So that was the weird shudder I felt on the Underground as I left Westminster early this afternoon; it was a thousand or so people directly above me turning around and saying “WTF?!” in near-unison.
It’ll be interesting to see how Murdoch + chums at the Scum play this. If Labour refuses to field a candidate, we may even see a Page 3 girl running as an independent in Haltemprice and Howden on a ‘cage terrorist scum’ platform.
You think I’m kidding, don’t you?
UPDATE (13 Jun) – Well, I almost picked it. The Scum are running with one tit, not two. See comments* for more.
[ *Thanks, Justin, for jumping the gun and treading on my punchline. :oP ]
UPDATE (13 Jun) – Some news items for you, including that exchange on Radio 4 that I mention under comments:
BBC – Ex-Sun editor ‘to take on’ Davis: Ex-Sun editor Kelvin MacKenzie says he is likely to take on David Davis in a by-election in Haltemprice and Howden if Labour does not stand. He says he is 90% certain to stand on a national security platform, arguing in favour of 42-day terror detention.
The Age – Sun’s former editor may challenge Davis: Asked whether it was Murdoch who wanted him to stand, Mackenzie said “Yes it is. Rupert Murdoch and Rebekah Wade, who is editor of The Sun, both felt that democracy would not be best served by a walkover and suggested to me last night that I might be the person to fill the hole.” When BBC Today presenter John Humphrys asked him “You don’t always do what people tell you to, do you?” Mackenzie retorted “I do if it is Rupert Murdoch, strangely.”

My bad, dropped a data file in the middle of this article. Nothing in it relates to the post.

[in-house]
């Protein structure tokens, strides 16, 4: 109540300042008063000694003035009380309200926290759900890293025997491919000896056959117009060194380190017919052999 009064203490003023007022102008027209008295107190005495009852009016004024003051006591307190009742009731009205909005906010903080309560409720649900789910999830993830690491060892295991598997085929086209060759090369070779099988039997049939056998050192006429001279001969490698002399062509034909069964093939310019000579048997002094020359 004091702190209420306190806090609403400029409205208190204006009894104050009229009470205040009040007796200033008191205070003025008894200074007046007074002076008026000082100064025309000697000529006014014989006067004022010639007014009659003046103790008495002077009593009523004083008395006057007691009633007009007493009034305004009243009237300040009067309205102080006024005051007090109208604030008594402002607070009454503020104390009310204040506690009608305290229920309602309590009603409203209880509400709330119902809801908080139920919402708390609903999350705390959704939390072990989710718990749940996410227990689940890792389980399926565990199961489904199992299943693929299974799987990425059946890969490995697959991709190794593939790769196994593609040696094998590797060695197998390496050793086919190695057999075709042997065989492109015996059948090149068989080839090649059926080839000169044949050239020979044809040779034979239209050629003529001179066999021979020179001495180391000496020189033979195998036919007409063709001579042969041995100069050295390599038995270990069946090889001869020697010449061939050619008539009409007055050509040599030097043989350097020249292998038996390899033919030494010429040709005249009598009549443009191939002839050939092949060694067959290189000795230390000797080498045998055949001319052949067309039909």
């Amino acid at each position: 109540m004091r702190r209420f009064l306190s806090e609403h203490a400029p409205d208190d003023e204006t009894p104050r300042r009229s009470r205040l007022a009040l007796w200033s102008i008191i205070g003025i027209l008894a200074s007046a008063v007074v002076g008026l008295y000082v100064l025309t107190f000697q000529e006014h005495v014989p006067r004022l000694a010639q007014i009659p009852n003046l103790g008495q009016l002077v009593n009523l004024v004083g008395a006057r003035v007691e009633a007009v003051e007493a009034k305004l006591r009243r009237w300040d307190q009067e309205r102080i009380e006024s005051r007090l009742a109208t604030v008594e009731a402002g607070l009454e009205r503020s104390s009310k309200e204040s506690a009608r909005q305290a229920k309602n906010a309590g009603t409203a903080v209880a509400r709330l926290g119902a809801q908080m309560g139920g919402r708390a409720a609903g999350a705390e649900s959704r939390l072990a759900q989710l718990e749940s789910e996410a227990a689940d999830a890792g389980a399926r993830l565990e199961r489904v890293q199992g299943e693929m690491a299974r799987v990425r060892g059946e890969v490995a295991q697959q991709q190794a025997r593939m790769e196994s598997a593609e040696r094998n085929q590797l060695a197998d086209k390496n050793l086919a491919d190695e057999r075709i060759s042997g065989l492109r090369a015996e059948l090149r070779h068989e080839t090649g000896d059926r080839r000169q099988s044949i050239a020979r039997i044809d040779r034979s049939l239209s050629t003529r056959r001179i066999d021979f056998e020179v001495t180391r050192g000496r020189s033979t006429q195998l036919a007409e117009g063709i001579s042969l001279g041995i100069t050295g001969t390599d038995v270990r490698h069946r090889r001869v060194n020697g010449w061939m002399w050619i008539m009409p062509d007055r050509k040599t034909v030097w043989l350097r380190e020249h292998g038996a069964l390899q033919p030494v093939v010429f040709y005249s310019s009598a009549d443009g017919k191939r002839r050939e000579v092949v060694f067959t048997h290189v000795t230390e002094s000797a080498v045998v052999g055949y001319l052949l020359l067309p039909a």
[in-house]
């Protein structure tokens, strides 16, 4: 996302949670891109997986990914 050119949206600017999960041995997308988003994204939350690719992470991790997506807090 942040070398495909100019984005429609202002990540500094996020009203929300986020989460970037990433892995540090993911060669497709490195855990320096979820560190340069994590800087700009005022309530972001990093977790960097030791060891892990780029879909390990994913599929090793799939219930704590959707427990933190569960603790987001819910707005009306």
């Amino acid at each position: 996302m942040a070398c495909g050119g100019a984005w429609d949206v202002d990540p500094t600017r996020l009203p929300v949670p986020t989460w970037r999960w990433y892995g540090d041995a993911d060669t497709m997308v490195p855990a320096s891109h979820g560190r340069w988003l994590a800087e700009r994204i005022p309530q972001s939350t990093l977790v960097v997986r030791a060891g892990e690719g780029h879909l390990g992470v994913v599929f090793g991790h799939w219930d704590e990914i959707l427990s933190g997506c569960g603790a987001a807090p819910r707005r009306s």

BBC (Newsnight Blog) – How will Murdoch fund Mackenzie campaign?: Former editor of the Sun newspaper Kelvin Mackenzie has indicated that he’s 90% certain to stand as a pro 42 days candidate in the Haltemprice and Howden by-election; caused by the resignation of David Davis.And on the BBC’s This Week programme he revealed that his old boss Rupert Murdoch had offered to back his campaign financially: “Rupert suggested to me that if Labour didn’t put anyone up, that I would run against David Davis, if that’s the case – and Rupert says he’s good for the money… I might well do it,” Mr Mackenzie said. But there is one problem with that. Mr Murdoch is an American citizen and so under British law is not allowed to contribute funds to any UK election campaign.